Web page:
38. Unplug all appliances or drop cords that are seldom used.
39. Walk around and unplug all duplicate appliances, for example two alarm clocks.
40. Try to run household appliances during non-peak time periods.
COMMON HOME PROBLEMS and SOLUTIONS
Is your home cold, drafty, or uncomfortable? Do you have high energy bills? Peeling paint? Excessive dust?
Addressing these types of home problems can make your home more comfortable, and at the same time improve its
energy efficiency – saving you money on utility bills and helping to protect the environment too.
High Energy Bills
High utility bills in summer and winter can often be traced to air leaks in your home’s envelope, inefficient windows
or inefficient or incorrectly installed heating and cooling equipment, or poorly sealed and insulated ducts.
Mold, Mildew or Musty Odors
Water leaks or high humidity can lead to mold and mildew. This can cause wood rot, structural damage, peeling
paint, and a variety of health problems. High humidity in homes with central air conditioners can be traced to
improperly sized or installed air conditioners.
Damp Basement
A damp basement is commonly caused by moisture migrating through the foundation. As this moisture evaporates,
it increases indoor humidity and can promote the growth of mold-resulting in an uncomfortable house.
Cold Floors in Winter
Some types of floor coverings (such as wood, stone, tile, or concrete) will naturally feel cold on bare feet. However,
insufficient insulation of air infiltration can also cause cold floors.
Drafty Rooms
Cold air coming into or going out of your house, especially through leaks hidden in the attic and basement, can
cause rooms to feel drafty and uncomfortable.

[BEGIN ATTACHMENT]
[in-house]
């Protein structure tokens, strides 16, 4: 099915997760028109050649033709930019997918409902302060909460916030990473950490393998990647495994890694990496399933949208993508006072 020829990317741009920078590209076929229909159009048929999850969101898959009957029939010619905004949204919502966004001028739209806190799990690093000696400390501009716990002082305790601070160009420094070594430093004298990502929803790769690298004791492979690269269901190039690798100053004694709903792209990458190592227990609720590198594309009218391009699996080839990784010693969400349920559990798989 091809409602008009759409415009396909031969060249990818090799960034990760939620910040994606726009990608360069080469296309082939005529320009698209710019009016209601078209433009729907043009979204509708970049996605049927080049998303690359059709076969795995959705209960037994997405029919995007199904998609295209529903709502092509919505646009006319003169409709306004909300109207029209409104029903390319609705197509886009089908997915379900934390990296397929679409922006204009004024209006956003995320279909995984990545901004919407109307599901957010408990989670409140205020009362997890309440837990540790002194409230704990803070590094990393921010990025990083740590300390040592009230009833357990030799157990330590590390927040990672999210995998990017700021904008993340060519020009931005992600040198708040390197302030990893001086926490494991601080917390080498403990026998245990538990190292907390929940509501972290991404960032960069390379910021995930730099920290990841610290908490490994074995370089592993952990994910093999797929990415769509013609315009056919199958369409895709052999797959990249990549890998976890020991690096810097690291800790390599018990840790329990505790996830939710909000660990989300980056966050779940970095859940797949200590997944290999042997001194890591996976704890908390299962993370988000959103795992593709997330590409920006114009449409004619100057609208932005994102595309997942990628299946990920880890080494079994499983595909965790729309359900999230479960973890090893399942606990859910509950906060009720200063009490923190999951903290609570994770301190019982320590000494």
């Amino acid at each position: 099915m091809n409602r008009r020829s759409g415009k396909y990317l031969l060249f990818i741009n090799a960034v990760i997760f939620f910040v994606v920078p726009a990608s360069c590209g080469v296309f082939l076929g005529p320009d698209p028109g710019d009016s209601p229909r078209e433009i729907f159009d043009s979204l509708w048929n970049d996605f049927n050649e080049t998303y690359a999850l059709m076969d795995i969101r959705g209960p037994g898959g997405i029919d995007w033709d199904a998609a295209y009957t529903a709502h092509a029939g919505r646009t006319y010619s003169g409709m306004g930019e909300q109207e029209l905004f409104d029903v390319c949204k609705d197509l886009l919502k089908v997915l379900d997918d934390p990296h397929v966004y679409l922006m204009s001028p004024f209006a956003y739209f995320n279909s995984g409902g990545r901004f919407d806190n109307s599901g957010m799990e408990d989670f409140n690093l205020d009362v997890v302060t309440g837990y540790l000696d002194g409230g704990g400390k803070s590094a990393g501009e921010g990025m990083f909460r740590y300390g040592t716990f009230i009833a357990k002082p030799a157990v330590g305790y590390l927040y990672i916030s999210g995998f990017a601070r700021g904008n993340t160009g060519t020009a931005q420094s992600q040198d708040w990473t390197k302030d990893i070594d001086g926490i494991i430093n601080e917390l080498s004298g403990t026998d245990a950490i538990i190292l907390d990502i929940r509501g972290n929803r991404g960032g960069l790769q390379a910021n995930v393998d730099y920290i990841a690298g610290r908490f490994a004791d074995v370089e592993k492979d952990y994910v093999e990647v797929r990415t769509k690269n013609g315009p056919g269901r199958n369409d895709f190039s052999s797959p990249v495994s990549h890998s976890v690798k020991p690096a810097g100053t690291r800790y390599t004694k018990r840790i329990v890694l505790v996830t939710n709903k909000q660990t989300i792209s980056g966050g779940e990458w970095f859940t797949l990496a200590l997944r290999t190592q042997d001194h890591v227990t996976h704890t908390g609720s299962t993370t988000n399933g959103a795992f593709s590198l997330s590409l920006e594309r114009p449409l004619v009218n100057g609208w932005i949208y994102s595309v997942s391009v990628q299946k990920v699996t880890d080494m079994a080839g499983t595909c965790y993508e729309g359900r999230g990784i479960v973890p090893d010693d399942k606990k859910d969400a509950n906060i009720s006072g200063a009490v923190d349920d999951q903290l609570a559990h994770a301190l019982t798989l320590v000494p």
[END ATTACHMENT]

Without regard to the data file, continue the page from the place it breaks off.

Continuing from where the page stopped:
Dust
Increased dust could be a sign that it is time to change your air filter or that your ductwork is not well sealed.
Moisture on Windows
Inefficient windows or high indoor moisture levels from air leaks can result in condensation, frost, or pools of water
on windows and sills.
Ice Dams
Warm air inside your home leaks into the attic and will warm the underside of the roof causing snow and ice to melt
and refreeze as it runs off your roof-forming icicles and dams.
Peeling Paint
Peeling or cracking paint on your home’s exterior may be a sign of a humidity problem or improper paint
application.
Hot or Cold Rooms
Significant differences in temperature from one room to another could be caused by several factors, including
inadequate insulation, air leakage, poor duct performance, and improperly installed heating, ventilation, and air
conditioning (HVAC) system.
*Even in the coldest weather a vehicle only needs to be plugged in for two (2) hours.
ANOTHER 28 WAYS TO SAVE ON YOUR ELECTRIC BILL
1. Air dry dishes instead of using your dishwasher’s drying cycle
2 Defrost refrigerators and freezers before ice buildup becomes ¼ inch thick.
3 Cooking less in the summer saves energy while cooling down your house and your body. Pay attention
to long-range weather forecasts’. Take advantage of cooler days to prepare a few extra meals and stash
them in the freezer. It will be micro-wave ready during a hot spell.
4. Lower the thermostat on your hot water heater to 120 degrees.
5. Take short showers instead of baths.
6. Install aerating, low-flow faucets and showerheads.
7. Clean the lint filter in the dryer after every load to improve air circulation.
8 Consider air-drying clothes on clothes lines or drying racks. Air-drying is recommended by clothing
manufacturers for some fabrics.
9 Don’t over-dry your clothes. If your machine has a moisture sensor, use it
10. Dry towels and heavier cottons in a separate load from lighter-weight clothes
11 Periodically inspect your dryer vent to ensure it is not blocked. This will save energy and may prevent a
fire. Manufacturers recommend using rigid venting material, not plastic vents that may collapse and cause